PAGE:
The Pease Limitation was enacted in 1991 and is names after Donald Pease, former Representative of Ohio. Its purpose was to limit certain itemized deductions of high income earners. Once your Adjusted Gross Income (AGI) crosses a specified dollar threshold, certain itemized deductions are phased out.
These deductions include charitable contributions, mortgage interest, state and local taxes, property taxes, and other miscellaneous itemized deductions, such as unreimbursed employee expenses and tax preparation fees. Investment interest, medical expenses, and casualty, theft, or gambling losses are itemizes deductions that are not subject to the Pease Limitation.
For 2017, individuals with AGI over $262,500 and joint filers with AGI over $313,800 would trigger the itemized deduction limitation. The income thresholds of $261,500 and $313,800 are adjusted annually for inflation. The limitation will be the lesser of the 3 percent of the AGI over the income thresholds or 80 percent of the itemized deductions allowed for the year. Below is an example of the Pease Limitation calculation:
- In 2017, a single filer has AGI of $461,500 and claims $100,000 in itemized deductions. Since the filer’s AGI exceeds the threshold for single filers by $200,000, the filer’s itemized deductions would be reduced by the lesser of 3 percent of $200,000 ($6,000) or 80 percent of the itemized deductions ($80,000). Since $6,000 is less than $80,000, the filer’s itemized deduction would be reduced from $100,000 to $94,000.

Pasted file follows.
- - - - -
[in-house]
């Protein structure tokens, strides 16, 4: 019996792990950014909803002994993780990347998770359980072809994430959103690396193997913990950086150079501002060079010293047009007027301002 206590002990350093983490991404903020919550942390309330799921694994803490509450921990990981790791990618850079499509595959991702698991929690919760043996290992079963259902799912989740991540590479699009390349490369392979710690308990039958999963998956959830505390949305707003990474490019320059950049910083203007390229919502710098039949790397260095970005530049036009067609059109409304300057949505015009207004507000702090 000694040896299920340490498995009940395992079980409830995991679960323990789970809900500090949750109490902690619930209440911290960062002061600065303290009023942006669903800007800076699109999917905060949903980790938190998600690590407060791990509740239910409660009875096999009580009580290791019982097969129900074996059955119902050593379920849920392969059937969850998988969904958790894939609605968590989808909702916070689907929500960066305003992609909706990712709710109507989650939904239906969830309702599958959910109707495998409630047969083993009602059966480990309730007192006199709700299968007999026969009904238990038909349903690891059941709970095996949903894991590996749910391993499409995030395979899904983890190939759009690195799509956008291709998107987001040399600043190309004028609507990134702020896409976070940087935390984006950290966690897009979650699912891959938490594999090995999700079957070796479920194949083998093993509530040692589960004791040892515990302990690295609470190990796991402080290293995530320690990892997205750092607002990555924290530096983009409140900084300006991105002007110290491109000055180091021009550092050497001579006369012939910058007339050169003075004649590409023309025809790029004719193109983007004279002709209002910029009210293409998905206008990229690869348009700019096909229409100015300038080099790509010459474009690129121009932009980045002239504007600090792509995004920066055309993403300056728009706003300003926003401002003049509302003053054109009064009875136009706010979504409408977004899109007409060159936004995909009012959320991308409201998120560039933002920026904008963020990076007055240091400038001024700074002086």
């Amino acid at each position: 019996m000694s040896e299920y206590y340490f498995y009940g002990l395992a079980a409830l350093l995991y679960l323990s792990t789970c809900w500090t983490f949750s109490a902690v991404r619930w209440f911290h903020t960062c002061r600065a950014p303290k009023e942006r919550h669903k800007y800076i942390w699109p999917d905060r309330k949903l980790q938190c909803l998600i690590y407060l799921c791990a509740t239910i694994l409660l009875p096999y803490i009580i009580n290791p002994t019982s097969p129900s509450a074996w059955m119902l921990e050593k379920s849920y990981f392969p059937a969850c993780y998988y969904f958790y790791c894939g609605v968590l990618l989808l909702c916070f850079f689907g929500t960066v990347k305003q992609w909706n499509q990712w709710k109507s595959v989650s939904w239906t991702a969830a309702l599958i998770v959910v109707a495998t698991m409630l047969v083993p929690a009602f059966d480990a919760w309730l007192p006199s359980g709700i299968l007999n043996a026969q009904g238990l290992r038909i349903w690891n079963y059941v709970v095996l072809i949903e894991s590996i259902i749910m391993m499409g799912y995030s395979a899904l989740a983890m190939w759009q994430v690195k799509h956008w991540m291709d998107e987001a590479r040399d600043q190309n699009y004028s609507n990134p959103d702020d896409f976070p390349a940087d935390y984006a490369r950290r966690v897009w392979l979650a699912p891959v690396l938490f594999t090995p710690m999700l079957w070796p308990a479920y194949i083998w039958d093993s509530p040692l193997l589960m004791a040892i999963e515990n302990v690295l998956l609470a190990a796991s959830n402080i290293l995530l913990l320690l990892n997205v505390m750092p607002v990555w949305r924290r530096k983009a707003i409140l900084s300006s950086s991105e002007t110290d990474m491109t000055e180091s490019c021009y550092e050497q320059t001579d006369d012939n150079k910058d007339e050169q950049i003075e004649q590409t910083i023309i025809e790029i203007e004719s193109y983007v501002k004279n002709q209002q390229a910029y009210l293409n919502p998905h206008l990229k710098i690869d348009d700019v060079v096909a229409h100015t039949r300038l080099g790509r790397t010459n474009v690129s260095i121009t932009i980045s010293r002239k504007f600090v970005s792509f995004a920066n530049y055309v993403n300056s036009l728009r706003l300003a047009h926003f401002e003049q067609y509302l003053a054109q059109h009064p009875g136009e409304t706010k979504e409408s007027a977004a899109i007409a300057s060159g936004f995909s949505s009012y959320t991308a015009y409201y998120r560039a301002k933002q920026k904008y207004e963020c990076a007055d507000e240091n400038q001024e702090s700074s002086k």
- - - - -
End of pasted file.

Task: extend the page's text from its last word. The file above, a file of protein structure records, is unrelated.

It is important to note how many limitations such as these can affect a taxpayer’s overall tax liability. Tax rates are not the only driver that increase total tax liability. The Pease Limitation works in conjunction with tax rates to increase total taxes paid. With marginal tax rates for high income earners being as high as 39.6%, the Pease Limitation can negatively impact their pocket books. In the example above, assuming the taxpayer was in the 35% marginal tax bracket, the Pease Limitation could cost the taxpayer $2,100 ($6,000 x 35%).Individuals need to be aware of the Pease Limitation and the impact it could have on high income earners. Having a tax professional prepare multiple-year tax projections is a great way to identify any planning opportunities that may be available to reduce a taxpayer’s tax liability relating to the Pease Limitation.
To learn more about the Pease Limitation, call Mark Dupee’ at (318) 429-2115 or email firstname.lastname@example.org. For more information on the services available to you by Heard, McElroy & Vestal, LLC, call our Shreveport office at (318) 429-2059, our Monroe office at (318) 388-3108 or visit www.hmvcpa.com.
Author: Mark Dupee’, CPA, Tax In-Charge